US Catholic Faith in Real Life

Dignity in death for those who die in prison

By Elizabeth Lefebvre | Print this pagePrint | Email this pageShare

Recently in U.S. Catholic, we’ve discussed options for environmentally friendly funerals and green burials. Today, the New York Times casts a light on another lesser known type of burial: those for inmates who die while in prison.

The article features the Captain Joe Byrd Cemetery in East Texas, where the Texas Department of Criminal Justice operates burials for those prisoners whose bodies go unclaimed after dying while incarcerated.

Though the deceased is often a stranger to those who conduct the burial, it still is an occasion for solemn reflection and respect. The cemetery provides inmates with a place to be remembered and honored, and it is maintained with as much respect as one would expect from a religious institution.

Honor, respect – these are not words usually associated with those people considered to be among the lowest members of society.

Franklin T. Wilson, an assistant professor of criminology at Indiana State University, explains that being buried in a prison cemetery does not necessarily reflect a person’s crime. “I think everyone assumes if you’re in a prison cemetery you’re somehow the worst of the worst,” he explains. “But it’s more of a reflection of your socioeconomic status. This is more of a case of if you’re buried there, you’re poor.”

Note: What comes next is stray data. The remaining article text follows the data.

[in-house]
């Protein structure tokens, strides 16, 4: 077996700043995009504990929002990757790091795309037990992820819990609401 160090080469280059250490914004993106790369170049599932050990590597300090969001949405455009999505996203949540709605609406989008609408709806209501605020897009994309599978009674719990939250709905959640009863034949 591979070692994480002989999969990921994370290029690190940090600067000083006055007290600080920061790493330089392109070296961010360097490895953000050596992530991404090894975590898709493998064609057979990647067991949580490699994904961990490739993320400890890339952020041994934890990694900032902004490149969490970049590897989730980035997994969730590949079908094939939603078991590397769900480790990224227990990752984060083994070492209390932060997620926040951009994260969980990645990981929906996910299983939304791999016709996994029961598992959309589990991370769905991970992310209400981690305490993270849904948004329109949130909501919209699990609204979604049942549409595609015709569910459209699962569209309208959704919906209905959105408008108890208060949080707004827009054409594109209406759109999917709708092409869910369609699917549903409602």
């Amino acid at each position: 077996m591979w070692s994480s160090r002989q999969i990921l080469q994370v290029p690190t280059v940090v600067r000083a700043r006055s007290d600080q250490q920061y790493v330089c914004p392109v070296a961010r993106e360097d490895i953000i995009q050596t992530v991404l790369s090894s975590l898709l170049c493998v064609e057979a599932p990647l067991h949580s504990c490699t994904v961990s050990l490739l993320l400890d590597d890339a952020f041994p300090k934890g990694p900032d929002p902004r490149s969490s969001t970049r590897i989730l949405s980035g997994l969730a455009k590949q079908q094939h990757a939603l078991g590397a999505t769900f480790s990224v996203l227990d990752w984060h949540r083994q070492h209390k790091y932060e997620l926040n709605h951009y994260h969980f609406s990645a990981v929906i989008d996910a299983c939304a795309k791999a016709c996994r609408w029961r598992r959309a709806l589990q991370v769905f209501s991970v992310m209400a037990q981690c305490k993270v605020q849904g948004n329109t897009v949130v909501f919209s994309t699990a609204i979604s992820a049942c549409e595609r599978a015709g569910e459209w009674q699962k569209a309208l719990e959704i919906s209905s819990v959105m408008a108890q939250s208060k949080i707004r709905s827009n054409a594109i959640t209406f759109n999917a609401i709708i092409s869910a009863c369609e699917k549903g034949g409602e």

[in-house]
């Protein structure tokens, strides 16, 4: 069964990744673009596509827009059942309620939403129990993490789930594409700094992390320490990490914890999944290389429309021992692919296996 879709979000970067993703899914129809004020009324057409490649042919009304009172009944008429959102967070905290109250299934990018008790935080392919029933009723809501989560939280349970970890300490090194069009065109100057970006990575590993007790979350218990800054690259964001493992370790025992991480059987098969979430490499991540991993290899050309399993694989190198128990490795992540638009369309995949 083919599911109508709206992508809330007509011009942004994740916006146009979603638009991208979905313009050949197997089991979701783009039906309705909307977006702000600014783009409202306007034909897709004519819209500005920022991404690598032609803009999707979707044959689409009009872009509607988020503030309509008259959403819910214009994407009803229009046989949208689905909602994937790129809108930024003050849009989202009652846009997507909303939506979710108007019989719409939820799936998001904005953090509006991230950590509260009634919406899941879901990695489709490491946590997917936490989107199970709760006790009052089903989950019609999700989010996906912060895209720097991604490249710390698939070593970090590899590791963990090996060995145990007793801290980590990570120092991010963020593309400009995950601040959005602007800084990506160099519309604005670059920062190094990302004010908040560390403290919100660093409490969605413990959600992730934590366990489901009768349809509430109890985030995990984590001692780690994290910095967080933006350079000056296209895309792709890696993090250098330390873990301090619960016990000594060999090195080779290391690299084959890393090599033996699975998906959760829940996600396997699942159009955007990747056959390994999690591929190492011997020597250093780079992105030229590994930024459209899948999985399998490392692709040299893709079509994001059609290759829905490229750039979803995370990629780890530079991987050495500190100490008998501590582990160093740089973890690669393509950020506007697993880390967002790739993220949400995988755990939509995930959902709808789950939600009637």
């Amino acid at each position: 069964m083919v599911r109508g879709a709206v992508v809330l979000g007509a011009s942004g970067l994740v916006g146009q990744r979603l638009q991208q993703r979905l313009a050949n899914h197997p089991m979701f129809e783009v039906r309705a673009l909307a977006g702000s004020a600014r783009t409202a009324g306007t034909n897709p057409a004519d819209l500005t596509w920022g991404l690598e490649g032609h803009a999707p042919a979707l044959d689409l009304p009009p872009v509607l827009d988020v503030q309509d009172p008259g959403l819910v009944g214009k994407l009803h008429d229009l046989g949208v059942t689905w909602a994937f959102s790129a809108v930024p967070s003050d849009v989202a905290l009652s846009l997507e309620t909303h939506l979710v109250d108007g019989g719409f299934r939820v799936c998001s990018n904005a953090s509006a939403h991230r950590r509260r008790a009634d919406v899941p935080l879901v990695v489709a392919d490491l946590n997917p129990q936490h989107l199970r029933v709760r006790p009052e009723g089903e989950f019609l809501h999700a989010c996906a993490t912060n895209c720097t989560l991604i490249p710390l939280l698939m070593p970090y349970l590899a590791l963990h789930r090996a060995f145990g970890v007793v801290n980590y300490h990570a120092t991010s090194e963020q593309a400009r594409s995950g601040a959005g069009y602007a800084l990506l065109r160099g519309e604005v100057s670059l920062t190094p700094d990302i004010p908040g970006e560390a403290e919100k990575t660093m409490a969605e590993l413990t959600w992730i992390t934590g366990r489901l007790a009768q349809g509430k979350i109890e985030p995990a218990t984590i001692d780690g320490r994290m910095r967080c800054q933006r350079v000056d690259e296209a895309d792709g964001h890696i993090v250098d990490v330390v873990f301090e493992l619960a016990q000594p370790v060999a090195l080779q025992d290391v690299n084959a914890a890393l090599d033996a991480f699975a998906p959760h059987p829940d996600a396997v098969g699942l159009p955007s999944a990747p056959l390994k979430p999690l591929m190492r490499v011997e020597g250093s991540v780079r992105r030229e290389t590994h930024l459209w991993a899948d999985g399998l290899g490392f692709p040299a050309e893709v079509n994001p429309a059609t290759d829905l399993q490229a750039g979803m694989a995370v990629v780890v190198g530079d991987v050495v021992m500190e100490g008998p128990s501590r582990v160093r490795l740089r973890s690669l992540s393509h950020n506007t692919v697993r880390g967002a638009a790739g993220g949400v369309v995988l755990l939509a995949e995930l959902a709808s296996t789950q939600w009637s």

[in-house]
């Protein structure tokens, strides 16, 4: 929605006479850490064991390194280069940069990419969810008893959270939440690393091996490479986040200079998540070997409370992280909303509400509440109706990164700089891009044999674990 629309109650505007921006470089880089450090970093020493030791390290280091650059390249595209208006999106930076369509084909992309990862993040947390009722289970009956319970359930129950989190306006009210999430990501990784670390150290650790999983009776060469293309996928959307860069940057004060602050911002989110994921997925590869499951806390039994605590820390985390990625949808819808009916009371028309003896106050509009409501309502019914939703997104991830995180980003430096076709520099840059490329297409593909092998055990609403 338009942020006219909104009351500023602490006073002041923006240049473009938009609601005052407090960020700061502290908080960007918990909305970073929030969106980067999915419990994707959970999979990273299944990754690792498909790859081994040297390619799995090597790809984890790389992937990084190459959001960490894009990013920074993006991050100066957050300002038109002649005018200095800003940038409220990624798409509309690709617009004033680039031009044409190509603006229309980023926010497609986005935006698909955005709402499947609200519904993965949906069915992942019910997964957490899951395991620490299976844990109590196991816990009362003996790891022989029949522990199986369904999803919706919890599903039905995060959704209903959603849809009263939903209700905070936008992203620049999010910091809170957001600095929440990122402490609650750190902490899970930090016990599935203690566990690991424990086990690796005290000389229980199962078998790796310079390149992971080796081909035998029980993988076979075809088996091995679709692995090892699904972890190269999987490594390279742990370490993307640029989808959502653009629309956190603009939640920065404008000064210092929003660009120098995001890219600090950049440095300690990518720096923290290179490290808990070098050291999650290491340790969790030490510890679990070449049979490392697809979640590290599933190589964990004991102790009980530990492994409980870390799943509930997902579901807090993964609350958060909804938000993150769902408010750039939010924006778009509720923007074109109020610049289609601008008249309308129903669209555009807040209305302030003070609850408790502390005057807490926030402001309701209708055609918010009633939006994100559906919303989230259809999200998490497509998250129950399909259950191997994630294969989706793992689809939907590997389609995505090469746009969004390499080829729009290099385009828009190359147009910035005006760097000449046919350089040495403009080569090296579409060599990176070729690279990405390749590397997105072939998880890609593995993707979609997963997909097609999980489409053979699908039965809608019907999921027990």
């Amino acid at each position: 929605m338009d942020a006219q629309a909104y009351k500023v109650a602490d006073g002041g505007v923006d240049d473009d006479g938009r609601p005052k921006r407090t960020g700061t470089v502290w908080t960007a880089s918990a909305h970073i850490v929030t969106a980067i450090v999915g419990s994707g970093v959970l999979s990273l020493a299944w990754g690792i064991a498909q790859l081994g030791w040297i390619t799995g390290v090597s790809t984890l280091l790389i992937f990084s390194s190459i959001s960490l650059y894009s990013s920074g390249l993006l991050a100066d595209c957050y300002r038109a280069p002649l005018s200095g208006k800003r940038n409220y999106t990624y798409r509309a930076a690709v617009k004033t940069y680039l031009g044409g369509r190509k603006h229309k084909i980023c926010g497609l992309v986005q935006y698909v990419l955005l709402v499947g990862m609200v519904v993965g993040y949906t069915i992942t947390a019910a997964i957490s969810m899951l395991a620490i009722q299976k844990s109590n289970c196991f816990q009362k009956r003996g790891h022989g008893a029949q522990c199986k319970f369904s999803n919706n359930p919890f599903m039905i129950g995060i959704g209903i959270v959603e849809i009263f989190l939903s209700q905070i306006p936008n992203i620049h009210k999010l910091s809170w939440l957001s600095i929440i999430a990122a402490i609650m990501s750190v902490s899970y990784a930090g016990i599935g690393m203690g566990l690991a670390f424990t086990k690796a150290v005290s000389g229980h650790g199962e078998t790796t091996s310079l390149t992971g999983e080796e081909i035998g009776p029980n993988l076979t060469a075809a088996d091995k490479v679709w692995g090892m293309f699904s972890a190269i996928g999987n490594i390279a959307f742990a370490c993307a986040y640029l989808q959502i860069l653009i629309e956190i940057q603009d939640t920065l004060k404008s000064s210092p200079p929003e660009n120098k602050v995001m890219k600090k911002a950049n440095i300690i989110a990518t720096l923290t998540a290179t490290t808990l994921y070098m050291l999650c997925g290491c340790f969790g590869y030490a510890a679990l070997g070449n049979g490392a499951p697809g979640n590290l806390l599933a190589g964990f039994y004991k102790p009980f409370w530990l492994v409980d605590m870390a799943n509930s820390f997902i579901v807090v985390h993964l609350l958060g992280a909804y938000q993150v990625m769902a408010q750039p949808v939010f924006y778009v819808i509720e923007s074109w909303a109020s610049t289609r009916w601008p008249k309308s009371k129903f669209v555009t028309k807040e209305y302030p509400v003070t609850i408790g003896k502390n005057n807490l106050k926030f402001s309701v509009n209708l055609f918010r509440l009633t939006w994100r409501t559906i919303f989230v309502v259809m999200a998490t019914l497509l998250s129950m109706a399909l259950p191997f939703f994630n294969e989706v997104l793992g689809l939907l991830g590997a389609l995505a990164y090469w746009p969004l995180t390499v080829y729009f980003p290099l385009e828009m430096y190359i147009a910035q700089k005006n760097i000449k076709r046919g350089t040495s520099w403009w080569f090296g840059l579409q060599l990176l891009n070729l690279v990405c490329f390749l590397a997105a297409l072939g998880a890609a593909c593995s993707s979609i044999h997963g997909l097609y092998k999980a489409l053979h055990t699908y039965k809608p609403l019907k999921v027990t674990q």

Many families of inmates do not claim bodies out of disregard—many of them are just unable to afford the cost of a funeral. The burials cost the state of Texas about $2,000, whereas the average funeral in the U.S., according to data for 2009, runs at over $6,500.

Inmates buried in prison cemeteries also share another quality – despite whatever crimes they have committed, they are all human beings. At the core of our Catholic beliefs is that every life has inherent dignity, something that we share in the nature of being human, created in God's image.

“It’s important, because they’re people still,” says James Jones, the warden of the nearby Walls Unit, which takes care of the grounds at the cemetery. “Of course they committed a crime and they have to do their time, and unfortunately they end up dying while they’re in prison, but they’re still human beings.”